This image comes from the official trailer for "Holidate," owned by Netflix.

Something about cheesy holiday romantic comedies is so reassuring. Bundled up in a cozy blanket with a mug of hot chocolate, you know that the movie will have a happy ending, and you know that there’s nothing to worry about. It’ll make you laugh and it’ll make you cry. You can always trust those cheesy rom-coms to never let you down.

But “Holidate,” unfortunately, is a different story.

Though advertised as a traditional seasonal rom-com, the film isn’t exactly that. The plot, in general, isn’t really the problem. “Holidate” follows a version of the fake-date trope by having Sloane (Emma Roberts, “Nancy Drew”) and Jackson (Luke Bracey, “Point Break”) use each other as ‘holidates,’ — go-to dates for the holidays so as not to look pathetic in the eyes of family members or find themselves in awkward holiday situations.

The film starts off with the two characters meeting just after Christmas and going on their first holidate on New Year’s Eve. It continues hopping to various holidays in the following year. From the obnoxious pinks of a candy store on Valentine’s Day, to neon green wigs in a bar on St. Patrick’s Day, to red, white and blue fireworks on the Fourth of July, to pirate costumes on Halloween and finally to the next year’s Christmas, viewers will see Sloane and Jackson’s relationship grow and change.

But since they are boring, unoriginal characters, their relationship won’t interest the audience much, if at all. Sloane’s storyline of having just gotten out of a bad relationship, while her ex-boyfriend is now with someone much more attractive than she is, is one that is so frustratingly overdone and frankly demeans her character to something anti-feminist and pathetic. Jackson’s character is the exact same as every other man in every other rom-com, because he finds himself falling in love with her despite her pushing him away. There’s nothing original here.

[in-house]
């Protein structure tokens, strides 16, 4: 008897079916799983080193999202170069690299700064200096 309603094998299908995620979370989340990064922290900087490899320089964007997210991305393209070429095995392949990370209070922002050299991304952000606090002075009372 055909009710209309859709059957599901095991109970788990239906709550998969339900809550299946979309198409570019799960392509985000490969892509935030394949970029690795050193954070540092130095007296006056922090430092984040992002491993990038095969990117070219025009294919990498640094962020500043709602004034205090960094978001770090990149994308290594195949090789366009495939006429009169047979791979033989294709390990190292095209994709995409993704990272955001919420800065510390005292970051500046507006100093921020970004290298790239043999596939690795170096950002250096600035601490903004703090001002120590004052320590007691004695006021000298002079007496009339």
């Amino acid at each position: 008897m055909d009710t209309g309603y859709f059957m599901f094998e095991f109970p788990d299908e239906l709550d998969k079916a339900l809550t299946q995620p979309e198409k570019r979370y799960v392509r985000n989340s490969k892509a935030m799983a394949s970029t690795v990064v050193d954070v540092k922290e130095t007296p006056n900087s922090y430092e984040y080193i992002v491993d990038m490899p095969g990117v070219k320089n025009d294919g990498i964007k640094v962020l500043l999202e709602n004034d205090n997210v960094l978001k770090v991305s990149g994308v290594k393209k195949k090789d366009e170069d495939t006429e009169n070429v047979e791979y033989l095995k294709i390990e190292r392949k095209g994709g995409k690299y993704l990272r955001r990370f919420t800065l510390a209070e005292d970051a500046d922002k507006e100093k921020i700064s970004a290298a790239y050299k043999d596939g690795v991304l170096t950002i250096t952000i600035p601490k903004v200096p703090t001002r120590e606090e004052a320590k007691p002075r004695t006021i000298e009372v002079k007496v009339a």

The real problem with the film is how the creators tried to make it different from other feel-good holiday rom-coms. Had they stuck with the fake-date trope and kept the storyline sweet, this movie would have been just as good (or bad, depending on your perspective) as any other holiday movie. Alas, they used every available opportunity to make the film vulgar and disturbing. There were scenes where the characters swore just to have them swear and raise the film’s rating, dirty jokes that were cruder than they were funny and awkward scenes that leave the audience cringing. For some reason, a shocking number of these “jokes” are related to cancer, which is more than a little terrible. Any laughter that will result from this movie will be pained, cringing laughter that the audience cannot hold back. It’s like watching a car accident in slow motion: so horrific that you just can’t turn away.

The actors have potential, but the script and storyline leave so much to be desired. The whole movie plays as forced and trashy when it could be sweet and romantic. The 103 minutes of the film feel like they go on forever, and when the credits finally roll, the audience will surely sigh in relief, knowing that they can forever leave this movie in the past.

Daily Arts Writer Sabriya Imami can be reached at